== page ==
Higher education news
Universities must get serious about internationalisation
“Higher education institutions must realise that they are in a new situation with global competition for the most talented researchers and students. For that reason, there must be a change in the rules that hinder universities from competing with other leading universities internationally”, write Andreas Göthenberg and Olle Wästberg, from the Swedish Foundation for International Cooperation in Research and Higher Education (STINT) in an opinion piece for the newspaper Svenska Dagbladet (SvD), concerning the forthcoming research bill. “The most important raw material is no longer oil or iron ore – it’s knowledge”, they write and comment that there is much to indicate that Swedish higher education institutions are too provincial and do not take internationalisation as seriously as they should. “International competitiveness requires a presence in other countries, an international orientation and reputation, which is why work and research abroad should also be given a higher qualification value. One year abroad is not to be a lost year in a career”, they continue and urge management at Swedish higher education institutions to prioritise these issues.
EU has appointed a new high-level advisory group
Seven internationally recognised researchers are members of the EU Commission’s new high-level scientific advisory group, the Scientific Advice Mechanism. The independent group was appointed a few weeks ago. The members come from different parts of Europe and from different disciplines, but there is an emphasis on science and technology. The aim of the group is to ensure that the Commission receives the best possible scientific advice prior to decisions on various matters, writes the Association of Swedish Higher Education (SUHF) in its international newsletter. Read more here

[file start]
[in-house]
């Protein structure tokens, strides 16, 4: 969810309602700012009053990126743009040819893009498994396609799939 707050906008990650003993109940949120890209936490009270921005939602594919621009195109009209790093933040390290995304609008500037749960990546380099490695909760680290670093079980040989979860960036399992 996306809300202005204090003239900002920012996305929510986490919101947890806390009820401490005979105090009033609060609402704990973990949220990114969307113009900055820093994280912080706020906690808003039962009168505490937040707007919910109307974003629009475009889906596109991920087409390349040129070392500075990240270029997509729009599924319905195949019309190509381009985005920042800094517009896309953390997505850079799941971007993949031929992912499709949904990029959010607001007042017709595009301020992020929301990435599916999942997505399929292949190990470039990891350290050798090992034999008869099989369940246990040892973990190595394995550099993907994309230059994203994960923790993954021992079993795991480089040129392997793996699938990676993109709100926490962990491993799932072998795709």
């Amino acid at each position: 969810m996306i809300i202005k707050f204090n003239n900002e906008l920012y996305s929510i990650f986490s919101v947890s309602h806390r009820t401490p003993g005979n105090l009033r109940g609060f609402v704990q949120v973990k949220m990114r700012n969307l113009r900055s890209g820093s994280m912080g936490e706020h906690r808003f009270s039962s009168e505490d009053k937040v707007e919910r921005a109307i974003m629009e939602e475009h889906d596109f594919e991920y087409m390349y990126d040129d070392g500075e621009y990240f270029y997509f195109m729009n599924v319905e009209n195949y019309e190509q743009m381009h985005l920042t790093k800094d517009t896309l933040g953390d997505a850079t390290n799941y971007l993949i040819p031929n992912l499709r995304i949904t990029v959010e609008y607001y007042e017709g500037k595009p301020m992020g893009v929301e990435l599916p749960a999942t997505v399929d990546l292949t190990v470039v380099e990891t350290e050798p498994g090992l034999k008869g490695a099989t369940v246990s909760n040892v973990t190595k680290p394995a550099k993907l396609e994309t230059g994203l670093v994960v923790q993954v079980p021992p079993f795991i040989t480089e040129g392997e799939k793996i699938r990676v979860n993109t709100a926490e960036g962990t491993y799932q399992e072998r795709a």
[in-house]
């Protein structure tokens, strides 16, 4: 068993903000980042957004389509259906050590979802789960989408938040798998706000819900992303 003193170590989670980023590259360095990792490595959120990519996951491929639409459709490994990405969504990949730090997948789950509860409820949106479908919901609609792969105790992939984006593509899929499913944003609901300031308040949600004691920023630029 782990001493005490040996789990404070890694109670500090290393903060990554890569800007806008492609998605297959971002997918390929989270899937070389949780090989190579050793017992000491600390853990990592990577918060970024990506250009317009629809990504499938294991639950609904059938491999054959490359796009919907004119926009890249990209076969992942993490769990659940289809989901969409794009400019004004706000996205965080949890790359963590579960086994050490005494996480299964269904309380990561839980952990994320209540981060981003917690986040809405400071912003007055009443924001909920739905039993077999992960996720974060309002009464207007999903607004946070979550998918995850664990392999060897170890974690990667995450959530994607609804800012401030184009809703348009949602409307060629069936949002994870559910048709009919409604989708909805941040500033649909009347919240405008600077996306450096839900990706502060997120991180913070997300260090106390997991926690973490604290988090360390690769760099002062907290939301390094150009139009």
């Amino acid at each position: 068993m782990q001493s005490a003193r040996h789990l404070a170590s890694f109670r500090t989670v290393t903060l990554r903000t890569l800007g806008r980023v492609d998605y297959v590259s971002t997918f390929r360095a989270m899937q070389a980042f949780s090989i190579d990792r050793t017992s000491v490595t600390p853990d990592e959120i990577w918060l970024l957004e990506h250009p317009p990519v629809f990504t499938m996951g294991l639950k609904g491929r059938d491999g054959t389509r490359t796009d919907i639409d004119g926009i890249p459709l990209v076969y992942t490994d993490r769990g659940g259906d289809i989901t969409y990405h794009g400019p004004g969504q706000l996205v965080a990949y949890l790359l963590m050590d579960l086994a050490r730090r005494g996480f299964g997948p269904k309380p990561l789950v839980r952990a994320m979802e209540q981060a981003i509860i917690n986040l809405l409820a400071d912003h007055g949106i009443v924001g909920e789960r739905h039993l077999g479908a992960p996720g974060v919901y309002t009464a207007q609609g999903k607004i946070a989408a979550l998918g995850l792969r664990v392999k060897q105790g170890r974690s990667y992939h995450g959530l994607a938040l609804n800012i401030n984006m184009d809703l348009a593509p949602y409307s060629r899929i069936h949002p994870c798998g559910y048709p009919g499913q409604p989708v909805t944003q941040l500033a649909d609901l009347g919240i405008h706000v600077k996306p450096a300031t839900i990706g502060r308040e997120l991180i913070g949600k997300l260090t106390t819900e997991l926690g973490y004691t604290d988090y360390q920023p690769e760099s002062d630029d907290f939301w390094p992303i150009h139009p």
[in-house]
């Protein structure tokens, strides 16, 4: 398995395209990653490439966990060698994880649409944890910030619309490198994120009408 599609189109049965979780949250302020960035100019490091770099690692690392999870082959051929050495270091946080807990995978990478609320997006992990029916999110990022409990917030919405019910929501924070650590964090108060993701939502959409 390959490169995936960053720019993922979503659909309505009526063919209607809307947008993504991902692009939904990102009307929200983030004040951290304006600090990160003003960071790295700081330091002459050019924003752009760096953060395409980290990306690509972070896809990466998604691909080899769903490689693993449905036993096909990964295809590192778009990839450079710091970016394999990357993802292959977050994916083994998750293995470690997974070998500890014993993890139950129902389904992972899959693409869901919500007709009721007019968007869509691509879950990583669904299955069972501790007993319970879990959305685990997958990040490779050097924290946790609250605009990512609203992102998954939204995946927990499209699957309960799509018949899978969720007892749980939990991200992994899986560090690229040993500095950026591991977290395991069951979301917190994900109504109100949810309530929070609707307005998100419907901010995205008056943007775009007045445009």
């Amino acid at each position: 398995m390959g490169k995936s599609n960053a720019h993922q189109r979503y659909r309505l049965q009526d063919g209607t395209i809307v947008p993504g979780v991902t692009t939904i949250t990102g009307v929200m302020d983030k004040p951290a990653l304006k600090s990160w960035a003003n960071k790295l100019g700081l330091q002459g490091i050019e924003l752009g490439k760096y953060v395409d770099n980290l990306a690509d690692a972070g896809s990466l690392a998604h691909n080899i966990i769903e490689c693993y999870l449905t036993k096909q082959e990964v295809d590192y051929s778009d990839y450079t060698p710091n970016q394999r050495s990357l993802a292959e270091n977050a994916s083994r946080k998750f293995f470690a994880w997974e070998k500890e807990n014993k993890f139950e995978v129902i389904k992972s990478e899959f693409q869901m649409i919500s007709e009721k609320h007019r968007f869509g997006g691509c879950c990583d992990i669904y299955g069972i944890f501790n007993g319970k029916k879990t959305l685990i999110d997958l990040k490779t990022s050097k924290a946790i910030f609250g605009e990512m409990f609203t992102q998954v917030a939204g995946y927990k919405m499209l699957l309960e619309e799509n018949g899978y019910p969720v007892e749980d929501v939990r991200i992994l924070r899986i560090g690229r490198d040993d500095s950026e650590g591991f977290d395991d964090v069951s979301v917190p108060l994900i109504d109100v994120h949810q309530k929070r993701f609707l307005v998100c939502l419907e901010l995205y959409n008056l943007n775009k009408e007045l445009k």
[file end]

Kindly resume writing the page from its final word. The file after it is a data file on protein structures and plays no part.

“New foundation funds researchers who have faced rejection”
“The highest grade from the European Research Council (ERC), but still no funding – this need not mean that it is all over. Now, a newly formed consortium of foundations is offering support to Swedish researchers who fail at the finish line for ERC funding”, writes the journal of the Swedish Association of University Teachers (SULF), Universitetsläraren. The foundations involved in the consortium are the Erling-Persson Family Foundation, the Kempe Foundations, the Ragnar Söderberg Foundation and the Swedish Foundation for Humanities and Social Sciences – all non-governmental foundations that are embarking on a joint initiative for the first time. The idea is to provide funding equivalent to the ERC’s to those who have recently got the highest grade in ERC’s Starting Grant, but have been consigned to the group that received no funding. One aim is to counteract the loss of momentum that can affect researchers and research groups as they wait for ERC funding. Those researchers that have got that far have a good chance of receiving funding in forthcoming rounds, and one requirement is that they keep applying.